Who Done It?

By: Ruthie Saylor

Forensics class is a relatively new class offered at Tussey Mountain. The class originated two years ago and was started with Brittany Buterbaugh and Sarah Elder. They both expressed interest in forensic science and decided to start the class. Now the class is run solely by Elder in her room. She is hoping to have help again next year. 

The units of the elective include hair analysis, fiber analysis, forensic botany, fingerprint analysis, blood typing, blood spatter, toxicology, forensic anthropology, and forensic entomology. Elder says, “I like that it pulls from a whole bunch of different specialties … I’ve learned so much because it’s really seven or eight of twelve different specialties.” Elder says her favorite units are the fiber, hair, and the entomology (bug) units. Occasionally they bring in people to help with the class. They have had Officer Buseck to help with their class with toxicology in regards to drugs and fingerprint analysis.

Estelle Miller collects evidence.

One of the things that interests students are the labs that Elder sets up. The process takes about four hours and two days for Elder to set up. Elder tries to make sure that there is a mystery involved. Elders have to make sure that it doesn’t rain during most of her labs so she must watch the weather. For some of the labs, the class has to look at mud so rain is required. A lot of what the class does is based around the weather. They have completed the evidence collection lab where they learn to bag evidence and put them in what’s called a bindle. Deven Member-Meneh says, “going out and actually collecting evidence was pretty cool.” They also did Locard’s Principle which is the idea that when people touch, evidence is exchanged. They sent students to different areas in the school where they rubbed a sock on the ground and students had to figure out where the “victim’s sock” was.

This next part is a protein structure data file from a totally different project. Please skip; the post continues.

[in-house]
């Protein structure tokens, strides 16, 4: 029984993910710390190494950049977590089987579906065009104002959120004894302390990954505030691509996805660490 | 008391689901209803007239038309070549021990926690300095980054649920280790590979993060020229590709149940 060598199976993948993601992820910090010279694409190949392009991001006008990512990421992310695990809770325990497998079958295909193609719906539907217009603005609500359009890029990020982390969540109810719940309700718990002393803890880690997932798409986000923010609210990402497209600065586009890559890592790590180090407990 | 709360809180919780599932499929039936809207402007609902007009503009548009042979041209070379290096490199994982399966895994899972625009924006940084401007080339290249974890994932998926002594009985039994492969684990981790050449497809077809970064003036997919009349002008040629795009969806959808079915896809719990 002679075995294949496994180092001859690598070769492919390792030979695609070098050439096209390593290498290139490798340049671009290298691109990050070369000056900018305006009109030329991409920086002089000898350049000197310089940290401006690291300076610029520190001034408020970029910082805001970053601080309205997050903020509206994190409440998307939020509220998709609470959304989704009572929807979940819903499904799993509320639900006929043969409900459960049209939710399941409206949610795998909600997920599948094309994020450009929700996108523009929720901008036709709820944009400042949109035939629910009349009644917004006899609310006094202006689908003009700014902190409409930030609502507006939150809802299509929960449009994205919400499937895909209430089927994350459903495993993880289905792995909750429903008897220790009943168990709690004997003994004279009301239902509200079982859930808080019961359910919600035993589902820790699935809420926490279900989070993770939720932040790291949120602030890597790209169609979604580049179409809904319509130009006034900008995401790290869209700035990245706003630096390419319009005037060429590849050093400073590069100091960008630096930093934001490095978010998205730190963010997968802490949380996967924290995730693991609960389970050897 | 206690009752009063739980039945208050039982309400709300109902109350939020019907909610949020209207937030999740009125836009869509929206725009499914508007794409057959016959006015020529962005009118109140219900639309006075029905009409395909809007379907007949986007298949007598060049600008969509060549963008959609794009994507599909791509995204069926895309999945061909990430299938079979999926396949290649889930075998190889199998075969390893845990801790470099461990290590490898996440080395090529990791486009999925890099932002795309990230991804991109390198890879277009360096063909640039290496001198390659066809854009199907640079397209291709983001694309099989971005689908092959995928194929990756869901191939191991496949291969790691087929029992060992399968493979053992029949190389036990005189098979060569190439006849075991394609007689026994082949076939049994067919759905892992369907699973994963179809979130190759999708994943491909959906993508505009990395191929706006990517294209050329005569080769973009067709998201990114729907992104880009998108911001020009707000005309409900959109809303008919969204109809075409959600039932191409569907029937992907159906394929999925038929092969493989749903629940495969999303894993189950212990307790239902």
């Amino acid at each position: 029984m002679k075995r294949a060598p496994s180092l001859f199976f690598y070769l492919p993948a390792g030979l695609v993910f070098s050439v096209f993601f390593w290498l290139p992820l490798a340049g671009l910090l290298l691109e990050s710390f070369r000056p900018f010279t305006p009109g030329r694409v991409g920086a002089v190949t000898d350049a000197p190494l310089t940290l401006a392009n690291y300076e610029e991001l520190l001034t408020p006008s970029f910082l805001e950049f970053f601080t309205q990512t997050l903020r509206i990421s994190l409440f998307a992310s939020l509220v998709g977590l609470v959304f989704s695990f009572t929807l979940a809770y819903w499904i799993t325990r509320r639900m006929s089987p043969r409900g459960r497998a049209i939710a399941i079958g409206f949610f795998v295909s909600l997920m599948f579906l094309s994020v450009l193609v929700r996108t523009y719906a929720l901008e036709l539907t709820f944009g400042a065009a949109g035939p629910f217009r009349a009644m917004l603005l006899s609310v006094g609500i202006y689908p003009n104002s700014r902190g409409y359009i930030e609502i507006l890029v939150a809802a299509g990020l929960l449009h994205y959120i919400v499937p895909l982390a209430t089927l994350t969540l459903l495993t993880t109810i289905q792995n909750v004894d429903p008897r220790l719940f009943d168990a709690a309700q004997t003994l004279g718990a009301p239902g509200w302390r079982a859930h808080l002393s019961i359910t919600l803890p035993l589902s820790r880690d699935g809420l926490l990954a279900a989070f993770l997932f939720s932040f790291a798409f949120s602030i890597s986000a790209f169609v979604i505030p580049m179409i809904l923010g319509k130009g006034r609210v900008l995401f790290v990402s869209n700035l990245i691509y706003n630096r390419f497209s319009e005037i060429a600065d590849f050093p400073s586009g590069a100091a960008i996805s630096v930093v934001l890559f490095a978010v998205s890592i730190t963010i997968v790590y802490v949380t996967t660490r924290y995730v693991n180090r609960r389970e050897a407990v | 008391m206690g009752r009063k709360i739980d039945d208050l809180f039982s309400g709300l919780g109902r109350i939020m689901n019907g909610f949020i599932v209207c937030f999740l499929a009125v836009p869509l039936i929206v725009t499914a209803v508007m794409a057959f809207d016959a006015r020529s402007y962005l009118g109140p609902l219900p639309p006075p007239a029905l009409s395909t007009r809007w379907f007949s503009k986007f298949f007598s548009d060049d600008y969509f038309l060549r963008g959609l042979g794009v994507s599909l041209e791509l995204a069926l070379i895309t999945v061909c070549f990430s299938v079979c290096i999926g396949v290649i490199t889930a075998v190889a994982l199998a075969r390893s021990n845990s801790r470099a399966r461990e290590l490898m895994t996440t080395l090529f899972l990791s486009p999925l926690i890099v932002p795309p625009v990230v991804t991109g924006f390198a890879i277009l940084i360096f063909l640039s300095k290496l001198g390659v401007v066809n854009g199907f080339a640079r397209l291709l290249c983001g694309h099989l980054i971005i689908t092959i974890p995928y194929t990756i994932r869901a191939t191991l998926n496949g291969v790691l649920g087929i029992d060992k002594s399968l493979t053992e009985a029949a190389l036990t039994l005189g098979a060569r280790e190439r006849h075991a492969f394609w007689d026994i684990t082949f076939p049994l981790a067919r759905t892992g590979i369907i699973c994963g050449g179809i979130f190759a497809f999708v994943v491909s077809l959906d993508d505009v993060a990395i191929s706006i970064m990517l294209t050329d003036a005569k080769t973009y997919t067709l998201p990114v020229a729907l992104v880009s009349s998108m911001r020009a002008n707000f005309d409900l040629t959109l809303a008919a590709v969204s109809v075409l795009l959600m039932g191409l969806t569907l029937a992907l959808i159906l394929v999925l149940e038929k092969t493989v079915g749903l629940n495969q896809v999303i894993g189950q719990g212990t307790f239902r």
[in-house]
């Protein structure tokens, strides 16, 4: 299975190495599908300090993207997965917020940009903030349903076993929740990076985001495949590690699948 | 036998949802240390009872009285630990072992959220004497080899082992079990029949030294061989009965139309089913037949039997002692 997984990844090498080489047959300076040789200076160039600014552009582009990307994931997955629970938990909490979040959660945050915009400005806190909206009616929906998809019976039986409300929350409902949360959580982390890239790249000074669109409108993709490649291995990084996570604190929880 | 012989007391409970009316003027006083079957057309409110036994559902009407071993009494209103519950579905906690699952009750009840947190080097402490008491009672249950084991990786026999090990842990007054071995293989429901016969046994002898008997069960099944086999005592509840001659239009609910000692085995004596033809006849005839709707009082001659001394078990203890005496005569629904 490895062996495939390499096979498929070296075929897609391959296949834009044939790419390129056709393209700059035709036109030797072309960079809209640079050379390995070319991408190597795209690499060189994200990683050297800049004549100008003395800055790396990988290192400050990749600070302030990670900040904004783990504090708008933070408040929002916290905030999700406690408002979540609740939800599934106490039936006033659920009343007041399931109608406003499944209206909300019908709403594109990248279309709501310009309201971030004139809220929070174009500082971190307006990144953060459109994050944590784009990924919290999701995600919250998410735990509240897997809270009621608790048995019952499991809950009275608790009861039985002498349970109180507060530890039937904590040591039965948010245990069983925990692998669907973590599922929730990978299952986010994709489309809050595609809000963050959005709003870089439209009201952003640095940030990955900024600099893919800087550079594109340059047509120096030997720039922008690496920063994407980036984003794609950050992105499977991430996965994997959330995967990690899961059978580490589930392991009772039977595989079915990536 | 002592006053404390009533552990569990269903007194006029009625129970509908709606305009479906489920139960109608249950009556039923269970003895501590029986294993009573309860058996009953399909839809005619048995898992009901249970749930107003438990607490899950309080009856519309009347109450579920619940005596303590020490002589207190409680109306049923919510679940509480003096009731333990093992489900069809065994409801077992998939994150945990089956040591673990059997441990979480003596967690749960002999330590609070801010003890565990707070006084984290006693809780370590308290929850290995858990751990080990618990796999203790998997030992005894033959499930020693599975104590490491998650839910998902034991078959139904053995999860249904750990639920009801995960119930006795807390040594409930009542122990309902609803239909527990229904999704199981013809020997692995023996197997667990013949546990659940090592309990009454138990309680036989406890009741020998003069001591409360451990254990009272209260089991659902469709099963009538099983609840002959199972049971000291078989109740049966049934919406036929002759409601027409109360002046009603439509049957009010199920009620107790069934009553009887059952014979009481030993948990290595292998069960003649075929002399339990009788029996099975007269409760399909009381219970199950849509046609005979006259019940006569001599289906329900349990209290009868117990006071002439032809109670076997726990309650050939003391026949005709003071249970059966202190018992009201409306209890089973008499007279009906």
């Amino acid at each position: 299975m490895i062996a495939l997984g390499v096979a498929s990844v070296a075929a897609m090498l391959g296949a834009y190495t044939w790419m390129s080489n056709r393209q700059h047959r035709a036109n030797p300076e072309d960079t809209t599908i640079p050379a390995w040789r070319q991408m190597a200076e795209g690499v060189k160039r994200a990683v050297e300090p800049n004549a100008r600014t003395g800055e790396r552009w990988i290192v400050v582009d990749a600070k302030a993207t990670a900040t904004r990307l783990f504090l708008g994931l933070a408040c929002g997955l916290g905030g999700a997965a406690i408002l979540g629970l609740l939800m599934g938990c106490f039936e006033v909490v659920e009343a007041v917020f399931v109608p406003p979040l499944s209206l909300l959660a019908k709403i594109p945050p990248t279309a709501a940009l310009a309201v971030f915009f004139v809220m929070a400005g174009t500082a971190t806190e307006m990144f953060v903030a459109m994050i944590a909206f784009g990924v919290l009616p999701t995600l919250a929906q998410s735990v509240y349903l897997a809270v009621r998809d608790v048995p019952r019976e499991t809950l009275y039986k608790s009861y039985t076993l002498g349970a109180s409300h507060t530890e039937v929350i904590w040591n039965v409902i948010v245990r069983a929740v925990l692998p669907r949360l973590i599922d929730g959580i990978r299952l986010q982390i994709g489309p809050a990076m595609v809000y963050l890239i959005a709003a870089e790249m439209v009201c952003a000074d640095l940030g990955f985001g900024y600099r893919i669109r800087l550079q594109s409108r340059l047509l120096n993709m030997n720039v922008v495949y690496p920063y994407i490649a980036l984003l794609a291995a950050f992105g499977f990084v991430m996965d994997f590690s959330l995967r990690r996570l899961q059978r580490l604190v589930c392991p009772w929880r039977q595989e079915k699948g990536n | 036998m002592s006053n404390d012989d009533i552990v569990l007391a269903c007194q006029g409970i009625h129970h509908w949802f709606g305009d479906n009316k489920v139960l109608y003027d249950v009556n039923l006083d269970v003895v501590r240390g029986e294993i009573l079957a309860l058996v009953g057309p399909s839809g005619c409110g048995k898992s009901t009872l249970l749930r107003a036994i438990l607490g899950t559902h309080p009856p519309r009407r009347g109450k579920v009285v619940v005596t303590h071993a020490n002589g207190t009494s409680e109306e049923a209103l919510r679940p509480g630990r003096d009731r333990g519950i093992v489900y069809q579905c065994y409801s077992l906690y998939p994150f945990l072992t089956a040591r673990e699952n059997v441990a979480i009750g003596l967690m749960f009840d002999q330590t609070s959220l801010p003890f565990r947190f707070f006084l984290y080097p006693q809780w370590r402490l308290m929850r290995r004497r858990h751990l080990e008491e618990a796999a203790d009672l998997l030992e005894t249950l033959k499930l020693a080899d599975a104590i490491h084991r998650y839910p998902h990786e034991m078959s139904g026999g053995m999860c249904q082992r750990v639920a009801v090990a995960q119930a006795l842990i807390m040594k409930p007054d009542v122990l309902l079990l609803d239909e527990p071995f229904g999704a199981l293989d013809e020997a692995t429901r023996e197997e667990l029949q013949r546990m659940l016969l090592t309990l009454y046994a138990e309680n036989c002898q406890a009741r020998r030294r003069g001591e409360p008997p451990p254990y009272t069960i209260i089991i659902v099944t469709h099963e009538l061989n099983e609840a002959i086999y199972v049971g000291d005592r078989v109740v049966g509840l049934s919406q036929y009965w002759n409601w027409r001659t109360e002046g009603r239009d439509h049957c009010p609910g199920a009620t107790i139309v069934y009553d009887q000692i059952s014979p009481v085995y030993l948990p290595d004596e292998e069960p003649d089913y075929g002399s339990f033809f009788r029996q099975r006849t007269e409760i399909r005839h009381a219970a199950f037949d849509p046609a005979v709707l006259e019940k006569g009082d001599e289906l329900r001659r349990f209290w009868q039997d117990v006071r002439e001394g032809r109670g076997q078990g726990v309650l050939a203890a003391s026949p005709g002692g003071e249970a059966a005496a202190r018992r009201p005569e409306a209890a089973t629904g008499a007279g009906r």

If she had more time in her schedule she would teach more than just seniors, but she is still wary about teaching younger students because of the feelings involved with the class. You have to be mature to be in a class dealing with these certain topics. Elder says, “It drags up a lot of feelings for a lot of people. Most people have had some experience in their family or with their friends with one of these [crimes]. … It’s fascinating, but you can’t forget we’re talking about crimes.” Also students can’t go out of the class and talk about the hard topics that they deal with, so students must be mature. Parents must sign wavers saying that they understand what their children will be learning because the topics are so heavy. All the videos they watch in the class are things that are played on TV, but they can still be sad things to watch. 

All in all, forensics can be a great class to take if you’re interested. Braelynn Williams says “[I just enjoy] the people you work with, and the different stuff you learn.” 

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